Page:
In fact, each percentage point decline in China’s GDP growth from what is expected could reduce global GDP growth by one-half of a percentage point, says the World Bank. This, in turn, is likely to push down commodity prices even further. China’s slow economic growth is one factor among many others in the low prices of oil and gasoline, and the projections of continued low prices at least through 2016.

From a global economic perspective, China’s economy picked a particularly bad time to start slowing down. Aside from the U.S. — which is finally growing, though not nearly as fast as it was at similar stages of past economic recoveries — the rest of the world’s nations are struggling economically.

For example, the euro zone could be facing another recession this year, which would be its third in the past six years. Japan is still waiting for the sustained economic turnaround promised by Abenomics. Moreover, growth in many major emerging markets is also slowing down faster than many economists expected.

Meanwhile, China’s slowdown could have an especially pronounced effect in Latin America, whose economies are heavily reliant on commodity exports. For example, the World Bank has cut its forecast for GDP growth in Brazil to just one percent this year, down from 2.7 percent as recently as last June.

What Caused the Slowdown?

China’s long run of strong growth has been one of the broadest and fastest economic ascents in modern world history. It helped raise the living standards of China’s enormous population and helped global growth and trade reach new heights.

So what happened? How did China’s red-hot economy suddenly start cooling down? There are a number of factors that contributed to the economic slowdown in China, starting with a severe housing slump. As IMF Chief Economist Olivier Blanchard recently put it: “The housing slowdown is more serious than we thought earlier.”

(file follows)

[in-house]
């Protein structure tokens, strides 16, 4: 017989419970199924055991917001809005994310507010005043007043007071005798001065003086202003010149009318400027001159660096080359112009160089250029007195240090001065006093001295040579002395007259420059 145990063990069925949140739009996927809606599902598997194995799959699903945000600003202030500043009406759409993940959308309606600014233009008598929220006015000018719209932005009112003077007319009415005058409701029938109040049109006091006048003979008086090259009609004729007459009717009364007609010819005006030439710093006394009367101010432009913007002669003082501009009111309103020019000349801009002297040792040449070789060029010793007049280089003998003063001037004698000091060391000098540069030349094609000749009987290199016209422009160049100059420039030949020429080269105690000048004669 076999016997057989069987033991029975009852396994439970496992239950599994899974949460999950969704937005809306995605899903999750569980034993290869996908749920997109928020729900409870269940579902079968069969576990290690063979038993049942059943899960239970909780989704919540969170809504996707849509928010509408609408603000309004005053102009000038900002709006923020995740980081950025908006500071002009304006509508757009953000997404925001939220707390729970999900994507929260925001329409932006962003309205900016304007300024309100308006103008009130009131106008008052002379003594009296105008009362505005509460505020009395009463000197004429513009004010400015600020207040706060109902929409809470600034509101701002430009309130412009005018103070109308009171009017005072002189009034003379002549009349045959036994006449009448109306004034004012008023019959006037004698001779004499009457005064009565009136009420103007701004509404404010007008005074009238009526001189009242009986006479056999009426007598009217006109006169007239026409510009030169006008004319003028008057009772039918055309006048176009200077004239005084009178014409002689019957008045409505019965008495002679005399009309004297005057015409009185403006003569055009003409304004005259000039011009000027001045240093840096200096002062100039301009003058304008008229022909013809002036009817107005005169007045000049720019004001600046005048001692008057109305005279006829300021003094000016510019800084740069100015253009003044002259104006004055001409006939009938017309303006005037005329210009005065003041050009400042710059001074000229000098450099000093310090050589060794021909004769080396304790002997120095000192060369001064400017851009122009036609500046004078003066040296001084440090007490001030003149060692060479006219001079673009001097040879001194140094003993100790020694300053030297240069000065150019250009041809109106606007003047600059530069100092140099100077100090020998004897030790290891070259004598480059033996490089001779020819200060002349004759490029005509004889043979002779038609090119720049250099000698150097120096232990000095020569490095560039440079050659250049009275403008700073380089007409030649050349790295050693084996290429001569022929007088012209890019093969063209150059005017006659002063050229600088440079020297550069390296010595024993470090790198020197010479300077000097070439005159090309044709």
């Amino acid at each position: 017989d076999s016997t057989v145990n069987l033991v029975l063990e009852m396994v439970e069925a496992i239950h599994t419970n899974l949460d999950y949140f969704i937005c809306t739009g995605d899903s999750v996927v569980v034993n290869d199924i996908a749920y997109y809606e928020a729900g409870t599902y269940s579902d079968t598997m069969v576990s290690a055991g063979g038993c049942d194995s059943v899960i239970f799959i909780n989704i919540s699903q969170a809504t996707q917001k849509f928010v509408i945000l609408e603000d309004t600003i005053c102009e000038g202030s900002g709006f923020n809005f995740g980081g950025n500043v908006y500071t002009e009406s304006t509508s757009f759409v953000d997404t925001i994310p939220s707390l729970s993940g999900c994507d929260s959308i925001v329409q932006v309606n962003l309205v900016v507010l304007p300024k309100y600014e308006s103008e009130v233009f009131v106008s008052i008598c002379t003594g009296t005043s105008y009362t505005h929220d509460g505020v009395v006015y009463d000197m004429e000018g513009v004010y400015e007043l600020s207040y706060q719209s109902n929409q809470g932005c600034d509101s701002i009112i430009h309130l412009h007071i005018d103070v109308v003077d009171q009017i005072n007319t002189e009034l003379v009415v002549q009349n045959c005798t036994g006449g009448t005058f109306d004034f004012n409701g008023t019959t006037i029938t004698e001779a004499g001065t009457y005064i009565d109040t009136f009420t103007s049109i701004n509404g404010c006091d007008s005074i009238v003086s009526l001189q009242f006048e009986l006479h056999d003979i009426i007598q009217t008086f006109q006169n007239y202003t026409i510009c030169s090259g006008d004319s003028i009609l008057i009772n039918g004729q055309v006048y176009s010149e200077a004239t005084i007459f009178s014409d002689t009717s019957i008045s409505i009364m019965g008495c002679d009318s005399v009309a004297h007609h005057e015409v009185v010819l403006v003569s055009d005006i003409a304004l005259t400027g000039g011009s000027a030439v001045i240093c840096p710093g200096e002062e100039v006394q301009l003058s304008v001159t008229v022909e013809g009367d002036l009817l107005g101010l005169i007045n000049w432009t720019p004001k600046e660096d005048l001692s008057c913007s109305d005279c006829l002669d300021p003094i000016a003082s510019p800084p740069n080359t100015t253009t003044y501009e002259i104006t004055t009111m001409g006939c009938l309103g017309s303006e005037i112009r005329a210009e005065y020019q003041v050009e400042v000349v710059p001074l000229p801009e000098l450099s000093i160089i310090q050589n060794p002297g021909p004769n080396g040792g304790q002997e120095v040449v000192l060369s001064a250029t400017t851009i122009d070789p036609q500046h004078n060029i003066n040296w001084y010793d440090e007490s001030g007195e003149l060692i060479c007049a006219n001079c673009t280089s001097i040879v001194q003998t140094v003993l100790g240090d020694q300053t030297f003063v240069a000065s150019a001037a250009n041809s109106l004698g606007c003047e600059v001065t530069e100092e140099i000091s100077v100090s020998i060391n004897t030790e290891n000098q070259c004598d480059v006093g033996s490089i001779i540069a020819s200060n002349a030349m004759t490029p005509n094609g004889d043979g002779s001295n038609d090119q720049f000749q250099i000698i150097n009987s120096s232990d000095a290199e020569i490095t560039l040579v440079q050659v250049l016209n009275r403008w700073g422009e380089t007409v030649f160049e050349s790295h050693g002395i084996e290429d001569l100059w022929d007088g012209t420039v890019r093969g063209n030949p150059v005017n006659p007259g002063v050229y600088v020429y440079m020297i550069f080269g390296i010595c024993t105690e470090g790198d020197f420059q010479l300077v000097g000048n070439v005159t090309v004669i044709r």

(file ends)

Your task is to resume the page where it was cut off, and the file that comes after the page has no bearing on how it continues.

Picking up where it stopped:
China has relied on real estate, construction and “smokestack” industries for years, but this appears to have reached its limits. In addition, the Chinese government implemented large economic stimulus measures after the 2008 financial crisis, which has limited the stimulus options that are available now.

As a part of its post-financial crisis economic stimulus, the Chinese government implemented large public spending programs that have resulted in what a recent article in The Wall Street Journal called “a plethora of white-elephant projects, such as nearly empty malls, ghost cities and bridges to nowhere.”

Is This a New Normal?

In light of the economic slowdown and forecasts for continued slow growth for the foreseeable future, the Chinese government has begun calling this the “new normal” for economic growth in China. One of the government’s goals is to restructure the Chinese economy so that it is more reliant on domestic consumption and service industries than it has been in the past.

Ironically, the U.S. could be one of the few nations that benefits economically from the Chinese slowdown. This is because the price of commodity imports from China could decrease. After China’s 2014 growth rate was announced, the World Bank raised its forecast of 2015 GDP growth in the U.S. from 3.0 percent to 3.2 percent.

Due to its status as the second largest economy in the world, the performance of China’s economy has ripple effects all across the globe. This makes it worth paying especially close attention to in the months and years to come.